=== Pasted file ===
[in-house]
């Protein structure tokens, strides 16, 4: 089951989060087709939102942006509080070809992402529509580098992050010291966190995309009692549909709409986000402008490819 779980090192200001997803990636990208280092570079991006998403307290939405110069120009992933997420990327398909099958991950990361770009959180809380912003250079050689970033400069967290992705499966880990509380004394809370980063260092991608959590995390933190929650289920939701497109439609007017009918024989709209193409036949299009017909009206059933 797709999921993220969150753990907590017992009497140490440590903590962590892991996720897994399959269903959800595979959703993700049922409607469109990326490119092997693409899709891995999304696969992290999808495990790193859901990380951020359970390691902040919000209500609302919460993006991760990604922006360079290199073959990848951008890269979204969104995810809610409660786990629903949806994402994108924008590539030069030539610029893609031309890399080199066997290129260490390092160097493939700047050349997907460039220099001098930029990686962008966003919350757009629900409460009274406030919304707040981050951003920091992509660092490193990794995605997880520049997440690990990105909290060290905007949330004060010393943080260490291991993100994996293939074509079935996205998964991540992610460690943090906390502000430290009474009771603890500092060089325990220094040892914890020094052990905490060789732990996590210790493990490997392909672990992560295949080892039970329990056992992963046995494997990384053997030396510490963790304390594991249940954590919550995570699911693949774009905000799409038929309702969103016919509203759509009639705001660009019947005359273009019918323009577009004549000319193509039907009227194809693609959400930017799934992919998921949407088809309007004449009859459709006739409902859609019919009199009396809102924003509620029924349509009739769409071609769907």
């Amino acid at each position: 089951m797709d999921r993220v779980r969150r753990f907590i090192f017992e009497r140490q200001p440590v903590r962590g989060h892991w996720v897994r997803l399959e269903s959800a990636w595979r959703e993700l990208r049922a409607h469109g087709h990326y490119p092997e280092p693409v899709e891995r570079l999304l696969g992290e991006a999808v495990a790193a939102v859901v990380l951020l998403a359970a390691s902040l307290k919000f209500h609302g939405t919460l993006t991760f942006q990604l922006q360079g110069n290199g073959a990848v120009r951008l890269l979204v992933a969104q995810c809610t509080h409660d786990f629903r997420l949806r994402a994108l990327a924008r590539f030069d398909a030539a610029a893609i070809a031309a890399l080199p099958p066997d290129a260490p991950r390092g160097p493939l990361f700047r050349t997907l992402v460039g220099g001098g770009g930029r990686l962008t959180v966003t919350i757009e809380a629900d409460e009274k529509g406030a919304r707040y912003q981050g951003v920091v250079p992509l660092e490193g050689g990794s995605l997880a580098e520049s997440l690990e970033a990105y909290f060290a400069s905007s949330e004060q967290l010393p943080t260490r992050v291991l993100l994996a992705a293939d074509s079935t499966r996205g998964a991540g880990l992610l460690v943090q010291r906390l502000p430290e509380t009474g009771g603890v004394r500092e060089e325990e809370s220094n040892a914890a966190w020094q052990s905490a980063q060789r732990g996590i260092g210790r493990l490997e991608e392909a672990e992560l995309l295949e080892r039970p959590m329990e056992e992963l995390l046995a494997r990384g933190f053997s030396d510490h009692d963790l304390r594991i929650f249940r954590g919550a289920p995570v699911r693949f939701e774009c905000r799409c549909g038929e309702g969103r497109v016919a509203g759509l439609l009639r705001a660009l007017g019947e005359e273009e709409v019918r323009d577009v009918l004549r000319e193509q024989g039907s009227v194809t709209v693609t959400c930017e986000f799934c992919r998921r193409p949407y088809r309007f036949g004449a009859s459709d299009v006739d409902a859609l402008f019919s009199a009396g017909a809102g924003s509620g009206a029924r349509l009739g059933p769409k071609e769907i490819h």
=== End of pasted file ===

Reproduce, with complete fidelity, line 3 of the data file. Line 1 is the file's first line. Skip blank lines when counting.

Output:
């Amino acid at each position: 089951m797709d999921r993220v779980r969150r753990f907590i090192f017992e009497r140490q200001p440590v903590r962590g989060h892991w996720v897994r997803l399959e269903s959800a990636w595979r959703e993700l990208r049922a409607h469109g087709h990326y490119p092997e280092p693409v899709e891995r570079l999304l696969g992290e991006a999808v495990a790193a939102v859901v990380l951020l998403a359970a390691s902040l307290k919000f209500h609302g939405t919460l993006t991760f942006q990604l922006q360079g110069n290199g073959a990848v120009r951008l890269l979204v992933a969104q995810c809610t509080h409660d786990f629903r997420l949806r994402a994108l990327a924008r590539f030069d398909a030539a610029a893609i070809a031309a890399l080199p099958p066997d290129a260490p991950r390092g160097p493939l990361f700047r050349t997907l992402v460039g220099g001098g770009g930029r990686l962008t959180v966003t919350i757009e809380a629900d409460e009274k529509g406030a919304r707040y912003q981050g951003v920091v250079p992509l660092e490193g050689g990794s995605l997880a580098e520049s997440l690990e970033a990105y909290f060290a400069s905007s949330e004060q967290l010393p943080t260490r992050v291991l993100l994996a992705a293939d074509s079935t499966r996205g998964a991540g880990l992610l460690v943090q010291r906390l502000p430290e509380t009474g009771g603890v004394r500092e060089e325990e809370s220094n040892a914890a966190w020094q052990s905490a980063q060789r732990g996590i260092g210790r493990l490997e991608e392909a672990e992560l995309l295949e080892r039970p959590m329990e056992e992963l995390l046995a494997r990384g933190f053997s030396d510490h009692d963790l304390r594991i929650f249940r954590g919550a289920p995570v699911r693949f939701e774009c905000r799409c549909g038929e309702g969103r497109v016919a509203g759509l439609l009639r705001a660009l007017g019947e005359e273009e709409v019918r323009d577009v009918l004549r000319e193509q024989g039907s009227v194809t709209v693609t959400c930017e986000f799934c992919r998921r193409p949407y088809r309007f036949g004449a009859s459709d299009v006739d409902a859609l402008f019919s009199a009396g017909a809102g924003s509620g009206a029924r349509l009739g059933p769409k071609e769907i490819h």